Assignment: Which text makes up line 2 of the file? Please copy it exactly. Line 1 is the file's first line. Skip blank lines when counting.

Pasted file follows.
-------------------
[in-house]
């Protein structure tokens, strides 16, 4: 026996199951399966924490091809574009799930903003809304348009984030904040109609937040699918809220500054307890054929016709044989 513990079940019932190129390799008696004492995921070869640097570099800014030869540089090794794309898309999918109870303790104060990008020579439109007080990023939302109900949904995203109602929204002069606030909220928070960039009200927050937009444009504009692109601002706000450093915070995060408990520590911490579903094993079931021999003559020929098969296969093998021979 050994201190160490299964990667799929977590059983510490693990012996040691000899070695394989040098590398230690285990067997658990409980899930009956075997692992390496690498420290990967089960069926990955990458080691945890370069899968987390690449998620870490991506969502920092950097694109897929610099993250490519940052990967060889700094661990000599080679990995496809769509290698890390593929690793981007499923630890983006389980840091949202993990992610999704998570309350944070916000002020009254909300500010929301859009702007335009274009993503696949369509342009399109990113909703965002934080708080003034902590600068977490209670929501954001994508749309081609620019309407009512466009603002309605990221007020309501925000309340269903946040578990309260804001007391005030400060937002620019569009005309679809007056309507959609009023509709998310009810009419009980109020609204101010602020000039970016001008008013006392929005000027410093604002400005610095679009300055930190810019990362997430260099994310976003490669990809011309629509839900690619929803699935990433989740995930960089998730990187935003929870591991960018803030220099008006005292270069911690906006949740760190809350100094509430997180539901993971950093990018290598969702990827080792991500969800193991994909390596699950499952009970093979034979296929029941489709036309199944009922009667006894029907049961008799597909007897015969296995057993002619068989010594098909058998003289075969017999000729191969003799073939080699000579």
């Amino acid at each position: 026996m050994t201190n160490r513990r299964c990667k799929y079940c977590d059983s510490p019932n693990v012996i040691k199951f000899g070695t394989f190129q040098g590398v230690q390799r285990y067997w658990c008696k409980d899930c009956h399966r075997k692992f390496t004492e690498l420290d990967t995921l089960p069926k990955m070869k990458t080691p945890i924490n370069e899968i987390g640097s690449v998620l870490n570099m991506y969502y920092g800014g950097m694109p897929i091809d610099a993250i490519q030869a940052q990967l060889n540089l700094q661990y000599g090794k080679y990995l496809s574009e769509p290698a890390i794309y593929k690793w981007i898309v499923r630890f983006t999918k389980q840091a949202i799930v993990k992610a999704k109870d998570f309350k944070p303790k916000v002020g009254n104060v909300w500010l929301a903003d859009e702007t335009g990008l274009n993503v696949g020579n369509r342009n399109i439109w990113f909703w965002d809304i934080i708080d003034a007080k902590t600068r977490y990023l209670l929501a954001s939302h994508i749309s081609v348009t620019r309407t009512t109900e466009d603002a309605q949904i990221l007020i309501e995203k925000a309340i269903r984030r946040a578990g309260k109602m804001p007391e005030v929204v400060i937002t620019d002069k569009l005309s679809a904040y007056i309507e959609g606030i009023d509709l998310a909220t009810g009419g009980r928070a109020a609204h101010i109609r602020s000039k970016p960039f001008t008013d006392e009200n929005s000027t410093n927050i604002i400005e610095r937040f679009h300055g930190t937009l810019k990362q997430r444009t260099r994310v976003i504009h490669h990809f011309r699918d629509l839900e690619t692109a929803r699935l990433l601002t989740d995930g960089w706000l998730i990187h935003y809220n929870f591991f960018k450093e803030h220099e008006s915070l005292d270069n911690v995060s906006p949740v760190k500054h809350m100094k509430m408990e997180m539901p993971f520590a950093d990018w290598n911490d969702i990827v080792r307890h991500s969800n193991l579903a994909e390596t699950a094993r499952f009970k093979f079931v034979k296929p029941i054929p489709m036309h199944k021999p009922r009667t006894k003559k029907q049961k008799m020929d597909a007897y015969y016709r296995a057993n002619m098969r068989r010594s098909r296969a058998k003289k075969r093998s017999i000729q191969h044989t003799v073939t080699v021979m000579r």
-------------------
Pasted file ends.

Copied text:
């Protein structure tokens, strides 16, 4: 026996199951399966924490091809574009799930903003809304348009984030904040109609937040699918809220500054307890054929016709044989 513990079940019932190129390799008696004492995921070869640097570099800014030869540089090794794309898309999918109870303790104060990008020579439109007080990023939302109900949904995203109602929204002069606030909220928070960039009200927050937009444009504009692109601002706000450093915070995060408990520590911490579903094993079931021999003559020929098969296969093998021979 050994201190160490299964990667799929977590059983510490693990012996040691000899070695394989040098590398230690285990067997658990409980899930009956075997692992390496690498420290990967089960069926990955990458080691945890370069899968987390690449998620870490991506969502920092950097694109897929610099993250490519940052990967060889700094661990000599080679990995496809769509290698890390593929690793981007499923630890983006389980840091949202993990992610999704998570309350944070916000002020009254909300500010929301859009702007335009274009993503696949369509342009399109990113909703965002934080708080003034902590600068977490209670929501954001994508749309081609620019309407009512466009603002309605990221007020309501925000309340269903946040578990309260804001007391005030400060937002620019569009005309679809007056309507959609009023509709998310009810009419009980109020609204101010602020000039970016001008008013006392929005000027410093604002400005610095679009300055930190810019990362997430260099994310976003490669990809011309629509839900690619929803699935990433989740995930960089998730990187935003929870591991960018803030220099008006005292270069911690906006949740760190809350100094509430997180539901993971950093990018290598969702990827080792991500969800193991994909390596699950499952009970093979034979296929029941489709036309199944009922009667006894029907049961008799597909007897015969296995057993002619068989010594098909058998003289075969017999000729191969003799073939080699000579």